Gender Pay Gap Still Exists

We as HR professionals need to work to close this gender pay gap.We have to power to do it and we are responsible for creating gender equity in the workplace.


  • 7 Comments sorted by Votes Date Added
  • I agree. We are the ones who have a lot of control over setting the wages of our employees. Even when our executives set the salaries of higher level employees, if we see gender inequity, we should bring it to their attention - if not to diminish the gap, then to protect the company from a discrimination claim.
  • I agree. If we see that two recent grads are coming into the same or similar positions with different pay, we really should speak up. It's just not right and, besides, its unlawful.
  • Part of the problem is that we usually look to save $, so if a manager can get someone for less they will. It really is our job to make sure this doesn't have a disparate impact on women. At the same time, women do need to learn to negotiate salaries and to make sure they aren't selling themselves short.
  • That's exactly right - we always try to negotiate a low price, within market range. And women aren't necessarily raised to negotaiate as hard as men. We need to change how we socialize girls/women so they negotiate from a stonrger perception of their own worth in the job market. That's not the job of HR professionals, but our job is to make sure we pay eaqually qualified people the same amount for the same job - regardlessof gender.

  • Hi--there is another thread on this topic under the "Discrimination" section of the Forum.  Since you mentioned negotiation, here's a link from ABC news (related to a news story from a few weeks back ) on the topic. Below is what I posted on the other thread the day after I saw the report:<?xml:namespace prefix = o ns = "urn:schemas-microsoft-com:office:office" />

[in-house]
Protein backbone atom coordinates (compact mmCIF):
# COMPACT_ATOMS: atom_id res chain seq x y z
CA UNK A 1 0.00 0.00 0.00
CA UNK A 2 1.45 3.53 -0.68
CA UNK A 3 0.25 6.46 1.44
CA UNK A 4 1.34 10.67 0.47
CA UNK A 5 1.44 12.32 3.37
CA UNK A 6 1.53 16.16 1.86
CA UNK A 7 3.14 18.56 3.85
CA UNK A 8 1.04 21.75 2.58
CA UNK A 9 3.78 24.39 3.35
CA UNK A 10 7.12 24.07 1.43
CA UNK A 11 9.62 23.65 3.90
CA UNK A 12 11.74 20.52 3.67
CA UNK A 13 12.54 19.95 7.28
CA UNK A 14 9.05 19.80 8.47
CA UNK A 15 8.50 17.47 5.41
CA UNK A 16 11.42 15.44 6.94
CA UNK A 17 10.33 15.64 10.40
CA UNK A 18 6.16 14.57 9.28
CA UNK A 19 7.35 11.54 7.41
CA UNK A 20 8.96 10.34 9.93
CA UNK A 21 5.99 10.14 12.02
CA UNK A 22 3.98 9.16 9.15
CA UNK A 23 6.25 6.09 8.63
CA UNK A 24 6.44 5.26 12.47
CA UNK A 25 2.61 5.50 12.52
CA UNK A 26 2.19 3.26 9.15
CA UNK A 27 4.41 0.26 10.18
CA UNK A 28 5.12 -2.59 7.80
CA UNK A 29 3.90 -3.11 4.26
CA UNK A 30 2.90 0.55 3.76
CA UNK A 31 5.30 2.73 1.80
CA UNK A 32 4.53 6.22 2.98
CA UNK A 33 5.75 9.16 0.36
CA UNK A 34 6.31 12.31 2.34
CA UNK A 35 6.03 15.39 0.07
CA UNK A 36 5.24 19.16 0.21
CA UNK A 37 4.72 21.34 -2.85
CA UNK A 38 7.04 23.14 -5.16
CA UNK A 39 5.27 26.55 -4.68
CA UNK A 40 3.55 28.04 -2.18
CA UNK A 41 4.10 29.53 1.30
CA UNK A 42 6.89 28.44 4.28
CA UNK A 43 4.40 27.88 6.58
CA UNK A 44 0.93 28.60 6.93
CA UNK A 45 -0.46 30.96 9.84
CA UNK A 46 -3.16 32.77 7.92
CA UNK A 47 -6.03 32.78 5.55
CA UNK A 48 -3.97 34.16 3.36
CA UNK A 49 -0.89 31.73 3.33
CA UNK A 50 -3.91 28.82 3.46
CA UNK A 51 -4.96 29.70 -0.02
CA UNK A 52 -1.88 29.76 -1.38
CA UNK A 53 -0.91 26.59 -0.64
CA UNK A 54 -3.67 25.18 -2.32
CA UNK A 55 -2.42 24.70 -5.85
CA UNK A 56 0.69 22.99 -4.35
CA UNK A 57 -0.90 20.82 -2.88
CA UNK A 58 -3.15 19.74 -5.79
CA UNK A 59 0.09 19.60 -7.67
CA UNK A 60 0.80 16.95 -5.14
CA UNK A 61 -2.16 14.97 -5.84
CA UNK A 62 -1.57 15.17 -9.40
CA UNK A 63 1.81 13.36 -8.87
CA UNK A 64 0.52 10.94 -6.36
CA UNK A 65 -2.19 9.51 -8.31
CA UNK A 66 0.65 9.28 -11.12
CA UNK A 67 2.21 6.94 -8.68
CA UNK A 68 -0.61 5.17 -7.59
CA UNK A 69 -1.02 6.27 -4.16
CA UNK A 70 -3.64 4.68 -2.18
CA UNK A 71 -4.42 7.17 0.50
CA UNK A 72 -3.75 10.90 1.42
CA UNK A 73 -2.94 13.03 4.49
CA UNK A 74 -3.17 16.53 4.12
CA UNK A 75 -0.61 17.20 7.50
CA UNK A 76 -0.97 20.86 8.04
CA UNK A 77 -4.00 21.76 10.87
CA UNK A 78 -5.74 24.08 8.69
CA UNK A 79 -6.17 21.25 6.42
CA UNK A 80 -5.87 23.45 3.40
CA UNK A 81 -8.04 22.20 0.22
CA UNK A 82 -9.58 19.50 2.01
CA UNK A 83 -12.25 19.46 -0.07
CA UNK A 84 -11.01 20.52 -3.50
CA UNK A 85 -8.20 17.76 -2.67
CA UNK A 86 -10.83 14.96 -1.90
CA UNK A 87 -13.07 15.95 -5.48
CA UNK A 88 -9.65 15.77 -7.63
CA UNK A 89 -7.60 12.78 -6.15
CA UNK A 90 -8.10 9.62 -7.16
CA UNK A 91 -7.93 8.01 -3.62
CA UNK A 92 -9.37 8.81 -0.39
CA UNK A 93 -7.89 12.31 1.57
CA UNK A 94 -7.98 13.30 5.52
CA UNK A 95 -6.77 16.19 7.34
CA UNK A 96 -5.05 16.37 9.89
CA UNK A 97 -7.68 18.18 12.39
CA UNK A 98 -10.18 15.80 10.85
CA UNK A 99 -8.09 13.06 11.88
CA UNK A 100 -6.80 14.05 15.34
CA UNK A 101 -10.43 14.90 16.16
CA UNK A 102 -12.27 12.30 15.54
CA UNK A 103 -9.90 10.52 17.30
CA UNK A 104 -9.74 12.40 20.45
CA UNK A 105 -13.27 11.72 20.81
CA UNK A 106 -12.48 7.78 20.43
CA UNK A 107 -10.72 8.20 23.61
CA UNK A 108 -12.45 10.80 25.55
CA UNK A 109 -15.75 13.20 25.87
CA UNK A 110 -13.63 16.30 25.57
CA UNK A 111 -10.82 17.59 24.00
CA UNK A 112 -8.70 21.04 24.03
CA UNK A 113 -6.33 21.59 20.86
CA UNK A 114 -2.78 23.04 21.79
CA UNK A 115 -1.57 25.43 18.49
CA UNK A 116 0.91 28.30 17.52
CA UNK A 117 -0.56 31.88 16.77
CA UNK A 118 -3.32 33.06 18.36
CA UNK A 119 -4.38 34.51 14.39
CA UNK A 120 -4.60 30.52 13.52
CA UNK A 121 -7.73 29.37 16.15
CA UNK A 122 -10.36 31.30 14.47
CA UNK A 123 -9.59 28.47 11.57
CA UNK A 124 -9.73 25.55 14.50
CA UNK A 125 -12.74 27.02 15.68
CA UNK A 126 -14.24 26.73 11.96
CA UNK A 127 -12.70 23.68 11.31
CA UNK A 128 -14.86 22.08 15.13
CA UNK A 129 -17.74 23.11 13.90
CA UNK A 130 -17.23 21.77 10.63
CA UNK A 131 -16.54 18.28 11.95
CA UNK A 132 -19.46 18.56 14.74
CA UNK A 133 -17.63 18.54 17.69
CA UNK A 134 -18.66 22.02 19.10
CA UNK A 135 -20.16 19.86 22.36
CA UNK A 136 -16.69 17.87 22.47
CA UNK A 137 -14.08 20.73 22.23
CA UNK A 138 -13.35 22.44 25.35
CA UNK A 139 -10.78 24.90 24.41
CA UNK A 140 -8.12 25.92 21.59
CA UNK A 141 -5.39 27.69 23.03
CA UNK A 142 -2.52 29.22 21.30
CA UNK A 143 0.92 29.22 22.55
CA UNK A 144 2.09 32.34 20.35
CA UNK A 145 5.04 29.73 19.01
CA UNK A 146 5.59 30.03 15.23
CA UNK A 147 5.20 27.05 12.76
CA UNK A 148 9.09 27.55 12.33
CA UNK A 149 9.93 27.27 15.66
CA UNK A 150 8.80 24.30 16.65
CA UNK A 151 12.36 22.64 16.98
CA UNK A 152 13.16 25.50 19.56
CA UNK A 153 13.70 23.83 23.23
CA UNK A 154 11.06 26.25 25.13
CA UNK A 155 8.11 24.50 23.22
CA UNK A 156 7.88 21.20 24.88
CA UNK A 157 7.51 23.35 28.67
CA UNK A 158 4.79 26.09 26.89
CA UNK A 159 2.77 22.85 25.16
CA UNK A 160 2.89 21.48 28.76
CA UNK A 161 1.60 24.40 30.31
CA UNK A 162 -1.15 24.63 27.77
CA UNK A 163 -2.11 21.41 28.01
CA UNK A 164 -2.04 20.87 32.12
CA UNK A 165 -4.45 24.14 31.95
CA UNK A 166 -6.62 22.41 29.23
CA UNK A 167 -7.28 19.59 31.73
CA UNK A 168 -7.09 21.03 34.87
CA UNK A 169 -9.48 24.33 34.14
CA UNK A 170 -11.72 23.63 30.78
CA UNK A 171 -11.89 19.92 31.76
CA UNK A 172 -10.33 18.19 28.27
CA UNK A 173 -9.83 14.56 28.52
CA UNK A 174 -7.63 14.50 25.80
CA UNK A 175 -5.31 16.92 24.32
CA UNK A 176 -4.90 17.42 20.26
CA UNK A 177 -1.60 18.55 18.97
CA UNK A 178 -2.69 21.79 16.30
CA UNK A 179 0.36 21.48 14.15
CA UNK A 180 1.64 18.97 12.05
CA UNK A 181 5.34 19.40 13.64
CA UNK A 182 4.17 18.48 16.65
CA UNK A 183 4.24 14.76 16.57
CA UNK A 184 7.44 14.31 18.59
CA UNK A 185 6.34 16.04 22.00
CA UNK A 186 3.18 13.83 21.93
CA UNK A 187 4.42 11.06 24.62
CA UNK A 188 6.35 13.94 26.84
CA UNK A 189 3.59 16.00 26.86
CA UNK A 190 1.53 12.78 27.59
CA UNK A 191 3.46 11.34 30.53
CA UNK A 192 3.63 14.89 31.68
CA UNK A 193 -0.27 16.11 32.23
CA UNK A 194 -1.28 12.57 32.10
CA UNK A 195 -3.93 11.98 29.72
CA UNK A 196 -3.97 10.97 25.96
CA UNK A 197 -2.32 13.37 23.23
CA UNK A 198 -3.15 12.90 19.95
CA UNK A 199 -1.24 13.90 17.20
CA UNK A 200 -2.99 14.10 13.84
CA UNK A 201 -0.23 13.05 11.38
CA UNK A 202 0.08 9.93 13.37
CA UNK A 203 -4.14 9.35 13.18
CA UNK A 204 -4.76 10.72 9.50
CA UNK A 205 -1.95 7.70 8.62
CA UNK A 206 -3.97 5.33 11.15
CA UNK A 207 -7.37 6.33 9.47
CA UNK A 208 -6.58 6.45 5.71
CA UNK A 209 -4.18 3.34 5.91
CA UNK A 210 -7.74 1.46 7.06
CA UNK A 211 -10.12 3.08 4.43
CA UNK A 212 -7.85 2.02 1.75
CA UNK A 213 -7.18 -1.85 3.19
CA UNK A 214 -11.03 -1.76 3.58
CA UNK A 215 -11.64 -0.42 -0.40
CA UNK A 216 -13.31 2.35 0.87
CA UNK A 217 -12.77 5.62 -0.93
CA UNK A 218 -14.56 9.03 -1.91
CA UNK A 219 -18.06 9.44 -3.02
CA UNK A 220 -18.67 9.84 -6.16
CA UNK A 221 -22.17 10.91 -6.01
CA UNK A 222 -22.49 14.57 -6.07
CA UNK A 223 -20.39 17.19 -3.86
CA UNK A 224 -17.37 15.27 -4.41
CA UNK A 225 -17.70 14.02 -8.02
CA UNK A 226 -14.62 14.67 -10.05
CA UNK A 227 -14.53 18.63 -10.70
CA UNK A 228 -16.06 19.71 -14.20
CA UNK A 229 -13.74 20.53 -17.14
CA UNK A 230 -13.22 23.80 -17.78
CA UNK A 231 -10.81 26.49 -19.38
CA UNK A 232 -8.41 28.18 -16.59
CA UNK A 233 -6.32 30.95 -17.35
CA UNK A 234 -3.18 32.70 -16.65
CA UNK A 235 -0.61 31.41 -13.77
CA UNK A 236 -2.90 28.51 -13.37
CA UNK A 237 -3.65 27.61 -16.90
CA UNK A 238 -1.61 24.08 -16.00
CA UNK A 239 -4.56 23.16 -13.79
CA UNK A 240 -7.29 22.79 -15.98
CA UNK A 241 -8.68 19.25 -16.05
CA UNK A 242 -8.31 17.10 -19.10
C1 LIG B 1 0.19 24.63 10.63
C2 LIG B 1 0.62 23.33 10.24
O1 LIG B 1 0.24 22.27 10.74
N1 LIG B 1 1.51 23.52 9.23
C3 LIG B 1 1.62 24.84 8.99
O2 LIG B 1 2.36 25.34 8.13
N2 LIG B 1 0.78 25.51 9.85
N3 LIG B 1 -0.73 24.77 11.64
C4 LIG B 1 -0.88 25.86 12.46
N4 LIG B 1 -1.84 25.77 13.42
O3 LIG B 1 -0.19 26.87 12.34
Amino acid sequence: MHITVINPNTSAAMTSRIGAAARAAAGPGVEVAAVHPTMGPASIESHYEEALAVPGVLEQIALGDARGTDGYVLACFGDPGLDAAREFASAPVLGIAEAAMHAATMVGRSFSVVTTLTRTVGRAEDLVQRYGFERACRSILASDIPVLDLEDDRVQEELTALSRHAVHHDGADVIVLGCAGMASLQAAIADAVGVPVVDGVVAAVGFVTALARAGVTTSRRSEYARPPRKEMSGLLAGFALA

There was a report on ABC national news that said from DAY ONE out of college, women are earning 95 cents to the dollar of men.  They were pointing out that life events such as having children could not account for this difference (since this their first job right after finishing school).  Suprisingly, they attributed much of it to the fact that women do not negotiate salary in their job interviews as aggessively as men do.

    And, ABC news posted an article on its website yesterday (to accompany the news story) about how to negotiate salary (directed towards women), noting that "men are four times more likely to haggle over pay than women".  You can find the article

  • A Harvard economist,  Alberto Alesina, proposes "discrimination, the good kind" to fix the problem: lower women's income-tax rates AND raise them for men!  (Never heard about the good kind of discrimination before!)

    He says the female tax rate "should be no greater than about 80 percent of that of that of males and possibly much less" and argues that a small increase in income taxes for men would finance the larger cut in income taxes for women because as more women chose to work--which they would do if they had a lower tax rate, he says--they'd pay more as a group in income taxes.

    Married men would benefit because they would share in extra income and lower tax rate on the earnings of their wives, he says. "Single men may not be happy about it," Alesina concedes. "But you can't make everybody happy."  (I'm betting Alberto is married!!)

    Sounds like a strange, end-around way to achieve workplace gender "equality"!



  • I am a member of the AAUW (American Association of University Women), which has an equal pay initiative.

    For more information and AAUW's pay equity resource kit, go to<?xml:namespace prefix = o ns = "urn:schemas-microsoft-com:office:office" />

Sign In or Register to comment.